Who, what, why: Can you 'steal' from fellow shoppers?

People fighting over a large TV in a box in an Asda store Image copyright Reuters
Image caption Shops including Asda in Wembley promoted "Black Friday" bargains last week

"Black Friday" sales saw shoppers fighting over goods in supermarkets. But is it legal to take items from another shopper before they reach the checkout, asks Alex Morrison.

The short answer is, probably. At least, it's probably not a crime to take an item out of someone's trolley as long as the taker does not use force or threats.

The question hinges on who owns the property before it's paid for. Under the Theft Act, which applies in England and Wales, a person must take something "belonging to another with the intention of permanently depriving the other of it" to commit theft. Similar legislation applies in Scotland, and in Northern Ireland.

If the supermarket owns an item - and the taker plans to pay on their way out - they haven't deprived the owner by snatching it. On that basis this is not theft - bad manners maybe, but not a crime.

But is the supermarket the owner? The law says property "shall be regarded as belonging to any person having possession or control of it, or having in it any proprietary right or interest".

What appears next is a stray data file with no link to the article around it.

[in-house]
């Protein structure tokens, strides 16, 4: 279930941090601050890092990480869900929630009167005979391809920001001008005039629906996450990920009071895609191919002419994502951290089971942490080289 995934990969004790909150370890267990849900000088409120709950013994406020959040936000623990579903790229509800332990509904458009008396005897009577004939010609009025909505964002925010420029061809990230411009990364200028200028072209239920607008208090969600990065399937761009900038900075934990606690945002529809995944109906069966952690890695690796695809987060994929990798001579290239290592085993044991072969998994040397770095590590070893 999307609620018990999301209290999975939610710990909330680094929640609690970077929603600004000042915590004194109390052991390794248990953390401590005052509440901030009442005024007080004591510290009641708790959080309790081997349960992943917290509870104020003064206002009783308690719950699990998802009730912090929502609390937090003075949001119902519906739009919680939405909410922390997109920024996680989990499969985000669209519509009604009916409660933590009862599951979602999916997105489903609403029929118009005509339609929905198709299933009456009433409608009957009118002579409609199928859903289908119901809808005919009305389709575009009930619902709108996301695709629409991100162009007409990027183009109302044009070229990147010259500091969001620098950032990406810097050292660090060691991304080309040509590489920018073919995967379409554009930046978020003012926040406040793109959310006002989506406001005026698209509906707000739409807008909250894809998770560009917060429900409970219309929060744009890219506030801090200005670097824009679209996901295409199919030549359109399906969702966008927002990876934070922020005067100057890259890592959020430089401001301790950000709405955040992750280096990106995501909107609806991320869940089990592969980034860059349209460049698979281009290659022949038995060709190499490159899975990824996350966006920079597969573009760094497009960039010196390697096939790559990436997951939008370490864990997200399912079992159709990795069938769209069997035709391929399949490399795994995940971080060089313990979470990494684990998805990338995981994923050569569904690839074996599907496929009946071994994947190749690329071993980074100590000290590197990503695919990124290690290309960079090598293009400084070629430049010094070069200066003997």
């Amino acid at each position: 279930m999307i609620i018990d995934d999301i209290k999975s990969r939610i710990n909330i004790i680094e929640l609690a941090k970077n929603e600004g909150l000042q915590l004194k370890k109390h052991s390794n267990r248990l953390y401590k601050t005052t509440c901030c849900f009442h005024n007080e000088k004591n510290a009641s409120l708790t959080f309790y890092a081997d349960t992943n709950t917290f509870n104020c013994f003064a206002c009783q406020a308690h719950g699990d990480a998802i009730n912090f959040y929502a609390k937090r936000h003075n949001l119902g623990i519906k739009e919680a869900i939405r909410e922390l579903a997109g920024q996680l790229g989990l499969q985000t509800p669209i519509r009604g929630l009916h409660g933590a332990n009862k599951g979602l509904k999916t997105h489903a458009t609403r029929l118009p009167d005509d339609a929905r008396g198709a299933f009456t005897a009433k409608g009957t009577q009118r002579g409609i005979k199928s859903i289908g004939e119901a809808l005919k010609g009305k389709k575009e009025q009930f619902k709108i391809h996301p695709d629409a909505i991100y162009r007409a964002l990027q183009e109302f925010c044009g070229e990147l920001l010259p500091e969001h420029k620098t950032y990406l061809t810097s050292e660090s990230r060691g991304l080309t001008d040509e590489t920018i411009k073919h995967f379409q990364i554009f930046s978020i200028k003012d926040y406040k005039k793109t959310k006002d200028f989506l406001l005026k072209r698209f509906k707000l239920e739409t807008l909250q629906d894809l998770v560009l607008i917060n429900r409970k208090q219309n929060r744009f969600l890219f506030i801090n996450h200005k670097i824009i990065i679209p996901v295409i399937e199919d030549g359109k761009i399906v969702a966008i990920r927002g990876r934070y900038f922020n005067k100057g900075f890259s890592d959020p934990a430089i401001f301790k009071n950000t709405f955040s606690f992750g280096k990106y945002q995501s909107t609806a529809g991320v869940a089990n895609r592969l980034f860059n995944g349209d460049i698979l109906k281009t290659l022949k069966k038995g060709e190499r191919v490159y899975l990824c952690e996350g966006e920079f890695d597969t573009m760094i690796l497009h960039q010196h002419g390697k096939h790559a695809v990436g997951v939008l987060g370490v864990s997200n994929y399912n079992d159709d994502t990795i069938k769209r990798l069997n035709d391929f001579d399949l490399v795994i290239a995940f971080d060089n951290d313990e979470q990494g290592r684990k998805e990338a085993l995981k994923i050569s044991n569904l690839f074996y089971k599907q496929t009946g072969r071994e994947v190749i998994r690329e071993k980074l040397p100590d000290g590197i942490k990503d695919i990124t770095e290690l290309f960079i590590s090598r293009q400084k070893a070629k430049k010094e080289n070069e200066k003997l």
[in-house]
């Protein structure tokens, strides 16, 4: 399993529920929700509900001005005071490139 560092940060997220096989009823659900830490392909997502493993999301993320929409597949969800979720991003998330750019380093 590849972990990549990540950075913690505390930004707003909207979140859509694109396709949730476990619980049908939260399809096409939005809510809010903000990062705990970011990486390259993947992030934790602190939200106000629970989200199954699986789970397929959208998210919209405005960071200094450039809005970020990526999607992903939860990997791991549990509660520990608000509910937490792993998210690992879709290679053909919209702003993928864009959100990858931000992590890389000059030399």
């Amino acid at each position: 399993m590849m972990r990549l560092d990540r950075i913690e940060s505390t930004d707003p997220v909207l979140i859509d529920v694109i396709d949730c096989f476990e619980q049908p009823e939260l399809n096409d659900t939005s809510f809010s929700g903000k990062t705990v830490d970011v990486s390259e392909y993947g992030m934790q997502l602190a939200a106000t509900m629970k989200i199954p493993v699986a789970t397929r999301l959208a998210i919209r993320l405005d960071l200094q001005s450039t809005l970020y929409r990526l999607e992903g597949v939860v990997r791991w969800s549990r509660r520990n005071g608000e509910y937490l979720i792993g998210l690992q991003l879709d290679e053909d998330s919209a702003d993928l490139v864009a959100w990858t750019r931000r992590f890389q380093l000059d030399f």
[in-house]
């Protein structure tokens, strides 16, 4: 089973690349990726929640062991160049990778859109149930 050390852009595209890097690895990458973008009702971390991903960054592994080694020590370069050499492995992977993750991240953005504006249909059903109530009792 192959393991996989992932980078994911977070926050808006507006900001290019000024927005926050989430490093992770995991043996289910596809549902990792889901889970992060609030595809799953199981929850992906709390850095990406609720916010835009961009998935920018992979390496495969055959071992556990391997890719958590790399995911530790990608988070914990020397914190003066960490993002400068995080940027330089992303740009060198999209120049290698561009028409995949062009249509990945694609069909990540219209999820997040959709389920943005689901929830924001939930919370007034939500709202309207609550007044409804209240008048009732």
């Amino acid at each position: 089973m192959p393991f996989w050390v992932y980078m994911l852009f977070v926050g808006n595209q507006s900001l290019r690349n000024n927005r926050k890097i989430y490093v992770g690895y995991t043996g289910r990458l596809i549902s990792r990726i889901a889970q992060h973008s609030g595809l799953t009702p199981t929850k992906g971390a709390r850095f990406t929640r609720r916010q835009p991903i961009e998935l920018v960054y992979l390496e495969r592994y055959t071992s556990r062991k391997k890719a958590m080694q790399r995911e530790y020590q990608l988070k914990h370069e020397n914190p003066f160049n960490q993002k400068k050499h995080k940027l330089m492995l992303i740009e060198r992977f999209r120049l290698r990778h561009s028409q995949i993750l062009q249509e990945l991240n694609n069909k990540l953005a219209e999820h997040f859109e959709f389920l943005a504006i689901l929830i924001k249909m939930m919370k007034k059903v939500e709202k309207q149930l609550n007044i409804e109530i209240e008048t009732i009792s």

Surely a shopper has "possession or control" of items in their trolley - and can therefore be a victim of theft? Not so, says one police officer.

"There's no theft in this situation because the shopper doesn't have a 'proprietary right' over the item," he says. "To put it simply, the supermarket is still the owner."

Criminal law solicitor Richard Atkinson echoed that, saying ownership would "only transfer to the purchaser on completion of the transaction". In a theoretical example, he said a 15-year-old who picked up alcohol in a shop would leave "with a flea in his ear, never having been the owner of that bottle of cider".

But Adam Jackson, a lecturer at Northumbria Law School, said it could be argued that both the shop and the customer temporarily owned an item once it was picked up off a shelf. He said prosecution could then be possible if it could be proved that a person snatching an item had acted dishonestly, though it was unlikely in practice.

Several people were arrested during Friday's shopping scrums, and the police officer pointed out that laws relating to threats and violence still apply - so shoppers can be arrested for "all manner of public order offences... and beyond that to actual assaults".

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